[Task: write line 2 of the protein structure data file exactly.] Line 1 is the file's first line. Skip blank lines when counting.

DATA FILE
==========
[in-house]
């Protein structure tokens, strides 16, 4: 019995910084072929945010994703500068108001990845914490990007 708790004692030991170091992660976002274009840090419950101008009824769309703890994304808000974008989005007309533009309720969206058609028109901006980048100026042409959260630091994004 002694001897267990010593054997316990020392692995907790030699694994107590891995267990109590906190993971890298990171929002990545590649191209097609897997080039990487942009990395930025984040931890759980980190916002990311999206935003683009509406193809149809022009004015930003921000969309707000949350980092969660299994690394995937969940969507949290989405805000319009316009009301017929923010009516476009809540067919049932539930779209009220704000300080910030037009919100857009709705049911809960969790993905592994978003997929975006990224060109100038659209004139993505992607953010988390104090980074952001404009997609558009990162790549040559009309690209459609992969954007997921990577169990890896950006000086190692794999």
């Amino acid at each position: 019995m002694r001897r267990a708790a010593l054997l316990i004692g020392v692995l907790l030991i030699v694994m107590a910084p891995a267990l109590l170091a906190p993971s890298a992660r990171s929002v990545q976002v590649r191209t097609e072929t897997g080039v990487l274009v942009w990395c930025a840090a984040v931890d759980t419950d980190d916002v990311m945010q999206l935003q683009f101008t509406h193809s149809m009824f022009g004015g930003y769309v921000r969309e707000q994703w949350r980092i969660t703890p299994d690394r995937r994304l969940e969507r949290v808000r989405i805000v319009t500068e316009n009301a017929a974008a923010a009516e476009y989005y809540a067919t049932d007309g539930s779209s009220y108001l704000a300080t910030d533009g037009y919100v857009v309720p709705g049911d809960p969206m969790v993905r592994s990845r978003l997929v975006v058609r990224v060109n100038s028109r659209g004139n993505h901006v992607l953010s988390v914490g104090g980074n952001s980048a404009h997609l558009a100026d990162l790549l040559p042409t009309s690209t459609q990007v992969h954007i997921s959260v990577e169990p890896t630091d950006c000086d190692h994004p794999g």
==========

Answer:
């Protein structure tokens, strides 16, 4: 019995910084072929945010994703500068108001990845914490990007 708790004692030991170091992660976002274009840090419950101008009824769309703890994304808000974008989005007309533009309720969206058609028109901006980048100026042409959260630091994004 002694001897267990010593054997316990020392692995907790030699694994107590891995267990109590906190993971890298990171929002990545590649191209097609897997080039990487942009990395930025984040931890759980980190916002990311999206935003683009509406193809149809022009004015930003921000969309707000949350980092969660299994690394995937969940969507949290989405805000319009316009009301017929923010009516476009809540067919049932539930779209009220704000300080910030037009919100857009709705049911809960969790993905592994978003997929975006990224060109100038659209004139993505992607953010988390104090980074952001404009997609558009990162790549040559009309690209459609992969954007997921990577169990890896950006000086190692794999």